Two of the world’s largest automakers, along with a group of global auto suppliers and technology companies, hope collaboration will help address the significant obstacles standing in the way of fully self-driving vehicles.
The Autonomous Vehicle Computing Consortium debuted at British technology company Arm’s TechCon event in Silicon Valley this week. General Motors and Toyota signed on as founding members of the group, which aims to build an ecosystem of innovation to resolve technical challenges across industries.
“We are delighted to join this group of key leaders in the automotive industry,” Massimo Osella, a GM R&D official and the group’s board chairman, said in the announcement. “As the AVCC, we are working together to create the ‘go-to’ organization for autonomous computing expertise to help bring this technology to market.”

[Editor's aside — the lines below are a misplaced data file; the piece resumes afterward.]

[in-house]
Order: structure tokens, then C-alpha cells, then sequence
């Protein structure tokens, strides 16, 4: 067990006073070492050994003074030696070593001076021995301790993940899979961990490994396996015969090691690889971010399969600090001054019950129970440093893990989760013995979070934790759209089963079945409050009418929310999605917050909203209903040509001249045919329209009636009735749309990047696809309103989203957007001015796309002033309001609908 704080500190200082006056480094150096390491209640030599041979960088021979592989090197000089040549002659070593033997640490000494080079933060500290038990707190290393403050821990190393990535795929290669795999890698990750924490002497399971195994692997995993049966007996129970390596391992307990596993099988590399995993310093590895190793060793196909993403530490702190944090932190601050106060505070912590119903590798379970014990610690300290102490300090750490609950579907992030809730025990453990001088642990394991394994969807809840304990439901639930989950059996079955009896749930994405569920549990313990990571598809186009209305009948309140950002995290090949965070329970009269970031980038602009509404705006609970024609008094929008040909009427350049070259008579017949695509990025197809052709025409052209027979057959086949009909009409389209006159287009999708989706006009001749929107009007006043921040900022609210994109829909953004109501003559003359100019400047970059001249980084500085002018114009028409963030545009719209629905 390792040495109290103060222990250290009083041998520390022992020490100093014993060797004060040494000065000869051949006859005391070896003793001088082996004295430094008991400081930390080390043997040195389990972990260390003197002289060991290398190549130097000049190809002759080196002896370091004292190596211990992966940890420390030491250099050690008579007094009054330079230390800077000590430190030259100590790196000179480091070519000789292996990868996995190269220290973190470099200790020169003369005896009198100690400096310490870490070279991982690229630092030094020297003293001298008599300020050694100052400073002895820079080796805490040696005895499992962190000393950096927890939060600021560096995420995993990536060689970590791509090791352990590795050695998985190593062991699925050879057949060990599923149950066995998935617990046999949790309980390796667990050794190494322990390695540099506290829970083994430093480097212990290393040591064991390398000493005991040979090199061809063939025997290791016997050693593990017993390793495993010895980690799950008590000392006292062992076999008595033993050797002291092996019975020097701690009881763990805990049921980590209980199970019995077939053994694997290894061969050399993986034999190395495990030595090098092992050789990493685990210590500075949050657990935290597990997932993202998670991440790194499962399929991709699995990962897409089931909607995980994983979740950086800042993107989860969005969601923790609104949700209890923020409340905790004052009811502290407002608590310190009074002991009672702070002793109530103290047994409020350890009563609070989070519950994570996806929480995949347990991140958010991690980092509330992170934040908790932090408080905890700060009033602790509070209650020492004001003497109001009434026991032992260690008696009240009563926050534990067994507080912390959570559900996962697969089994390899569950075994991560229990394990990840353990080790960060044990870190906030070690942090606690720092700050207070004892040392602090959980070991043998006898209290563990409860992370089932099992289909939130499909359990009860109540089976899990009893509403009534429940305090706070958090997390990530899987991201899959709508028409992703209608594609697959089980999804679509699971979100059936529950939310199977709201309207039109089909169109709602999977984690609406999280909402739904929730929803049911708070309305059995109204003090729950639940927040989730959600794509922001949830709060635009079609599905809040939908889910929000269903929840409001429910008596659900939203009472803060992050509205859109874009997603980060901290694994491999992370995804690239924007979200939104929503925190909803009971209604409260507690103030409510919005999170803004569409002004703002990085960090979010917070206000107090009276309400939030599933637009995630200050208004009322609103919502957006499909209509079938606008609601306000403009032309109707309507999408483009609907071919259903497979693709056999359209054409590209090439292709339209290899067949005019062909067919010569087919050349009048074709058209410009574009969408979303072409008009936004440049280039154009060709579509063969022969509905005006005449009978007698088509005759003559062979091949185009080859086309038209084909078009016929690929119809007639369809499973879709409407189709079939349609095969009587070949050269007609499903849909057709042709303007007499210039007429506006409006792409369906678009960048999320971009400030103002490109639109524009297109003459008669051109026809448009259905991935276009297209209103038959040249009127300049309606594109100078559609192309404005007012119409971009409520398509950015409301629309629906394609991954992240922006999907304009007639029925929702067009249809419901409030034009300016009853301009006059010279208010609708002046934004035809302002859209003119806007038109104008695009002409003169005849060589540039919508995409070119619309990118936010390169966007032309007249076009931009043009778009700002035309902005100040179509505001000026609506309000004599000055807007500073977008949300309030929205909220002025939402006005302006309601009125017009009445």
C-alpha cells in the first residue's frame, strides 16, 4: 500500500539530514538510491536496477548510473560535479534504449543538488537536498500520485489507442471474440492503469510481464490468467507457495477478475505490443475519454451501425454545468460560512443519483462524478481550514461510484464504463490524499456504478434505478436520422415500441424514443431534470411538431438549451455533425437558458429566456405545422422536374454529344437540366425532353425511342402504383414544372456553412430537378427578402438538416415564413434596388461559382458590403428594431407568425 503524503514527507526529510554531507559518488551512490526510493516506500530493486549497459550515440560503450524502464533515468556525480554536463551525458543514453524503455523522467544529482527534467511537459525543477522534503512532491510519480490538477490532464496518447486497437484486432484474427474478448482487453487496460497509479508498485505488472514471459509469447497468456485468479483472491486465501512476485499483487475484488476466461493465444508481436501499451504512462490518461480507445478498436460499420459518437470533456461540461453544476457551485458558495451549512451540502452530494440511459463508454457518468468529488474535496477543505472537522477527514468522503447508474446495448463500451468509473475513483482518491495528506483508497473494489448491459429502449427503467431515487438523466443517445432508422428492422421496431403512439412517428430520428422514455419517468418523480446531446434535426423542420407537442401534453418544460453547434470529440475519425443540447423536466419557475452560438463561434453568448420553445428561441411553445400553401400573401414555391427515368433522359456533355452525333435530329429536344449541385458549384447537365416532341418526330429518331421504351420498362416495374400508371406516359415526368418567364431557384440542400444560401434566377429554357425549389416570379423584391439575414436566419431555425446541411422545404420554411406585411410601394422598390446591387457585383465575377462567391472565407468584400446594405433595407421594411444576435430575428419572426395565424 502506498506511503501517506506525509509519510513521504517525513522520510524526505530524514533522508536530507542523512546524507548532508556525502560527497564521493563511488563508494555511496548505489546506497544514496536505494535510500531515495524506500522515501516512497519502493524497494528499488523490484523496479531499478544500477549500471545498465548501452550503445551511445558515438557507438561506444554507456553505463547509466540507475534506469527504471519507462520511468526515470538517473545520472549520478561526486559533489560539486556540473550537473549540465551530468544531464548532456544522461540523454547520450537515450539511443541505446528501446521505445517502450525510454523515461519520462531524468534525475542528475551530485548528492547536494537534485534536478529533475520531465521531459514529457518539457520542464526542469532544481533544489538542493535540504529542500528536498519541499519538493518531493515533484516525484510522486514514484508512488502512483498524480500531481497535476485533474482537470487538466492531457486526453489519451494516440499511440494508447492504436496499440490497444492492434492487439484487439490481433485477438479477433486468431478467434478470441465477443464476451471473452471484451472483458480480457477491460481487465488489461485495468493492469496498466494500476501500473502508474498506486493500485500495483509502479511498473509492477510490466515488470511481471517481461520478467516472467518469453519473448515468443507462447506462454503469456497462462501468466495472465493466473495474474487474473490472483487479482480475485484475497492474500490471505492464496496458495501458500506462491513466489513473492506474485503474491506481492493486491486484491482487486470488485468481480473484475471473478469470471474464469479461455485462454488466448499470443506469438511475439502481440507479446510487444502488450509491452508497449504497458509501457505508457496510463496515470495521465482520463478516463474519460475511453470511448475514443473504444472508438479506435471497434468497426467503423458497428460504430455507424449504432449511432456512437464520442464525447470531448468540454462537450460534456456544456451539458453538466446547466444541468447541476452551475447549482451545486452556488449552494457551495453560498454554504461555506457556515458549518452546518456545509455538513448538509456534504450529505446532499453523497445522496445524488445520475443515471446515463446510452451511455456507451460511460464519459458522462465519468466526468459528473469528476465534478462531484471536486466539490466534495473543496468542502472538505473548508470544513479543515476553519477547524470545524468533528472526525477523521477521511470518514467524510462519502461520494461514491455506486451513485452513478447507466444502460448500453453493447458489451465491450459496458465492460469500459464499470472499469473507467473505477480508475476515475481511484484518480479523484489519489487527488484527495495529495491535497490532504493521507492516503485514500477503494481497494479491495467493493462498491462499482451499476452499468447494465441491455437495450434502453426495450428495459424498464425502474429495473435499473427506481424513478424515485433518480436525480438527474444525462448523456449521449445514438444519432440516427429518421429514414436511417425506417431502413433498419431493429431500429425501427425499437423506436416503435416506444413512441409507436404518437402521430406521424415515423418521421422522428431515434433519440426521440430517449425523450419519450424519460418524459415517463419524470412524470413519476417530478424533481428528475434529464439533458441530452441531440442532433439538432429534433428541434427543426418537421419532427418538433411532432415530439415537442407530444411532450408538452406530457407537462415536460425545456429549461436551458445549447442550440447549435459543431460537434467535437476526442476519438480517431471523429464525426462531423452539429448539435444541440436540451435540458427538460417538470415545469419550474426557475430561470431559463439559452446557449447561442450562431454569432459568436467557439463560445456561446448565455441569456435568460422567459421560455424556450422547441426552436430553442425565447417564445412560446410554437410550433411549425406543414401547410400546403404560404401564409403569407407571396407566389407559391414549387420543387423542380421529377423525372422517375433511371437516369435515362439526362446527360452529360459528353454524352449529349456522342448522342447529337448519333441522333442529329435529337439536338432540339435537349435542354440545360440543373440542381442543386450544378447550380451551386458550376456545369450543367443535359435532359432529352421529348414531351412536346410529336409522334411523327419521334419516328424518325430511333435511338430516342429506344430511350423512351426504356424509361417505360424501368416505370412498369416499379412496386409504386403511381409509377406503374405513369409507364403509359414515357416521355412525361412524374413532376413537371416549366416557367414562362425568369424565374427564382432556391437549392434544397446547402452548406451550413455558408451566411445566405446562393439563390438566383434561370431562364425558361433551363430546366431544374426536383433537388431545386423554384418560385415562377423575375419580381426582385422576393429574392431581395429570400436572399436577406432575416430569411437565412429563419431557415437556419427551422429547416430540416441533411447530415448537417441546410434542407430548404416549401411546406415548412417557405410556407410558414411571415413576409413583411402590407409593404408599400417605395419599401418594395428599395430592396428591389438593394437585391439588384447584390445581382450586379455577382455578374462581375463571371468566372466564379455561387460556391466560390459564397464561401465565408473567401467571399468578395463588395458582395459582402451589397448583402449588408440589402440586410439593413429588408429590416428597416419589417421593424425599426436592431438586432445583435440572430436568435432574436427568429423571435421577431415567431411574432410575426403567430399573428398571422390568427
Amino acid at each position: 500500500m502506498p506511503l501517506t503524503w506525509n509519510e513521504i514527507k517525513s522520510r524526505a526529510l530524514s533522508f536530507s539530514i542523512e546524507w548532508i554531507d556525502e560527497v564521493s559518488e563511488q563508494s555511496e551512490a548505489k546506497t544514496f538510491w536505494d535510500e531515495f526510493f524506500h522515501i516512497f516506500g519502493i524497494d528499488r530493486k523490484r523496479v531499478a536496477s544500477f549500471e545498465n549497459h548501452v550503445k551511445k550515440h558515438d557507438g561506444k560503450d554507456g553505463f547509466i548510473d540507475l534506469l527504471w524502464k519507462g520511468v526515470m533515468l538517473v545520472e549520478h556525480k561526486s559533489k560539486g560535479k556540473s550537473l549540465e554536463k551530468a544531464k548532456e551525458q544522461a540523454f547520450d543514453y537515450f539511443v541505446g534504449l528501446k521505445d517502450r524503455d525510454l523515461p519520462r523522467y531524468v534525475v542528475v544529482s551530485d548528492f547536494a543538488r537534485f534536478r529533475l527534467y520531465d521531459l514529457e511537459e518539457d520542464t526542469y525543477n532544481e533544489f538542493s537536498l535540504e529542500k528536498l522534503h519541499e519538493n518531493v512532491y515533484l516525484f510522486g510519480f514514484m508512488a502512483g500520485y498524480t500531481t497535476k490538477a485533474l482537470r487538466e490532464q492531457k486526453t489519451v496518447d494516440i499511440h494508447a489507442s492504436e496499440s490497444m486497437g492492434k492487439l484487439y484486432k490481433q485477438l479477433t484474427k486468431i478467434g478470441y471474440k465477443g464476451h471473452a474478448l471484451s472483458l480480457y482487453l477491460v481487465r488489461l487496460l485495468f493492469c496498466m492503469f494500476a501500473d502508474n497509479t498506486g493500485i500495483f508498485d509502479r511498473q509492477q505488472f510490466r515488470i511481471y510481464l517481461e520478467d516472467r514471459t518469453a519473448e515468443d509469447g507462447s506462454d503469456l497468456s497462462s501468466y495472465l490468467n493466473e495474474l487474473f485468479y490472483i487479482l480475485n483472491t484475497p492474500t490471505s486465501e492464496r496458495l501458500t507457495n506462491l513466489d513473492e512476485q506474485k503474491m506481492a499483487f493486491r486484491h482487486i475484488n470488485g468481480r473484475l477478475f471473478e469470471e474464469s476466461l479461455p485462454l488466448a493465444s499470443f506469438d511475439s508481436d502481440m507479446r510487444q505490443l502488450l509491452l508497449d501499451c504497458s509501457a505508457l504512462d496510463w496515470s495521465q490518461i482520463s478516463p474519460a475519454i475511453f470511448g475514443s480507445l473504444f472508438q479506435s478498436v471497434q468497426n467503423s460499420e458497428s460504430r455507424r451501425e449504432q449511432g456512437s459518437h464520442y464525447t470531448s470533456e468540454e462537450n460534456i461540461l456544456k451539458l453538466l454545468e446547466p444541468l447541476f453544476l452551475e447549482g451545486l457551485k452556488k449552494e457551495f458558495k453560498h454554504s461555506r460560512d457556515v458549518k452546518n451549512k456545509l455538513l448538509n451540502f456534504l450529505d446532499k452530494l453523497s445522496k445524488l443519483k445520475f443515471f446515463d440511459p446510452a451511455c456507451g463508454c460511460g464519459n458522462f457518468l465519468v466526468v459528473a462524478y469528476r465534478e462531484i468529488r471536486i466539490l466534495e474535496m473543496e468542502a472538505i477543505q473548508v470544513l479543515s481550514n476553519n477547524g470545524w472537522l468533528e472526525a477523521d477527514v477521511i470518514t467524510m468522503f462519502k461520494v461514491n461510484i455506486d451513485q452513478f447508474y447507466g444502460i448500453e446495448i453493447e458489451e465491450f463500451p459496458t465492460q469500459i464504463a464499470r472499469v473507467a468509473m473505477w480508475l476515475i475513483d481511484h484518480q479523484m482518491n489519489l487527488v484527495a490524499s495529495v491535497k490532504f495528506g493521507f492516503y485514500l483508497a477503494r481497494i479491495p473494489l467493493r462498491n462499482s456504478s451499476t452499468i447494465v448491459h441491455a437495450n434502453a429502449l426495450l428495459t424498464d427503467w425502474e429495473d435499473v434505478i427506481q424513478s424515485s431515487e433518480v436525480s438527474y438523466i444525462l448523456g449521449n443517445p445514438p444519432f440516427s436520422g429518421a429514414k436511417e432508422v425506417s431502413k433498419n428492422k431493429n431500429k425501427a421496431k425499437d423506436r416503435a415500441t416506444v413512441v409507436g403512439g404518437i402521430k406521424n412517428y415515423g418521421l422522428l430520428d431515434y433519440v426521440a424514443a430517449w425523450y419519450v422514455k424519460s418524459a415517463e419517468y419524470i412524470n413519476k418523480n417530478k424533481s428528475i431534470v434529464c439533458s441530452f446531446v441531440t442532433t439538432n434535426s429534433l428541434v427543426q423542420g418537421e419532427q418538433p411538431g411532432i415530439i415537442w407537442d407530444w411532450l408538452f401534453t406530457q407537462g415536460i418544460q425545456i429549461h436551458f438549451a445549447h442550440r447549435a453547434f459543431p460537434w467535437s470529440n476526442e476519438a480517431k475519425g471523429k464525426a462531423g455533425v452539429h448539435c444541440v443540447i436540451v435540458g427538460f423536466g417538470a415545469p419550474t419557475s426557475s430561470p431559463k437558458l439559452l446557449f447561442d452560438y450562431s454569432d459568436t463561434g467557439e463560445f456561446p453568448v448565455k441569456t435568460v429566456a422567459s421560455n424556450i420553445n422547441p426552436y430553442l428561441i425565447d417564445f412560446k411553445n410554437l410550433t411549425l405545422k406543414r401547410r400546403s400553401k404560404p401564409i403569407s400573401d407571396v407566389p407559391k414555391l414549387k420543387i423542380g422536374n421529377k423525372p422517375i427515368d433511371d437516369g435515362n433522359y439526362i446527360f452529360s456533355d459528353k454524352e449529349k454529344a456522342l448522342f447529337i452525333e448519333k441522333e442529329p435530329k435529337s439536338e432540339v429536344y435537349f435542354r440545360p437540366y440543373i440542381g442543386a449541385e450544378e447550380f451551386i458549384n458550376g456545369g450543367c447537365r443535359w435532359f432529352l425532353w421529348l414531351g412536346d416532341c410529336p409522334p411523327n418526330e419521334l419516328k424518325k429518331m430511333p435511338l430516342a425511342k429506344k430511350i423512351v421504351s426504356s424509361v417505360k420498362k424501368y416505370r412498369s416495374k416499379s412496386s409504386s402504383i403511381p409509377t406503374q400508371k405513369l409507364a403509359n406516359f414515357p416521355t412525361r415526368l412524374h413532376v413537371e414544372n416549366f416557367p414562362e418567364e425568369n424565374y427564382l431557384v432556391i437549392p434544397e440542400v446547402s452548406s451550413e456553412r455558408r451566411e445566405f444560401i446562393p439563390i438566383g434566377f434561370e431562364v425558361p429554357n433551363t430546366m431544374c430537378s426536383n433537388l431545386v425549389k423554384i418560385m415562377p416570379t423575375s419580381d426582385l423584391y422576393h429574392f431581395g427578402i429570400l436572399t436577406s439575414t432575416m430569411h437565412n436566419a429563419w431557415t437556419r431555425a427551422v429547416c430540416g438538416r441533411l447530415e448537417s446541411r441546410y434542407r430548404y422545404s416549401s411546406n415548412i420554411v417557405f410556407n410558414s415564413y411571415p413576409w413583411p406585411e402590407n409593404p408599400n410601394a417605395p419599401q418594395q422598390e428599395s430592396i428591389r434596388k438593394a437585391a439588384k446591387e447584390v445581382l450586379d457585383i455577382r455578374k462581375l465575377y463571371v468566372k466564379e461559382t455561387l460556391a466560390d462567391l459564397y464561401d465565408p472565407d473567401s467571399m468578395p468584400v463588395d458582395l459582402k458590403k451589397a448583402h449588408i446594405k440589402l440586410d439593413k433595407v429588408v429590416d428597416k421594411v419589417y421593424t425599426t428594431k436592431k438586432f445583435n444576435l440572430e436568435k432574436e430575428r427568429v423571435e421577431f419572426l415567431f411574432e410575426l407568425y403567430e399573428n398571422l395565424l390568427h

The group’s first task will be to develop recommendations for a system architecture and common computing platform. The computing capabilities of autonomous driving, officials noted, will need to fit within the requirements of passenger vehicles, including their safety demands, temperature range, power consumption and size limits.
In addition to Arm, GM and Toyota, other initial AVCC members include suppliers Bosch, Continental and Denso and tech providers NVIDIA and NXP Semiconductors.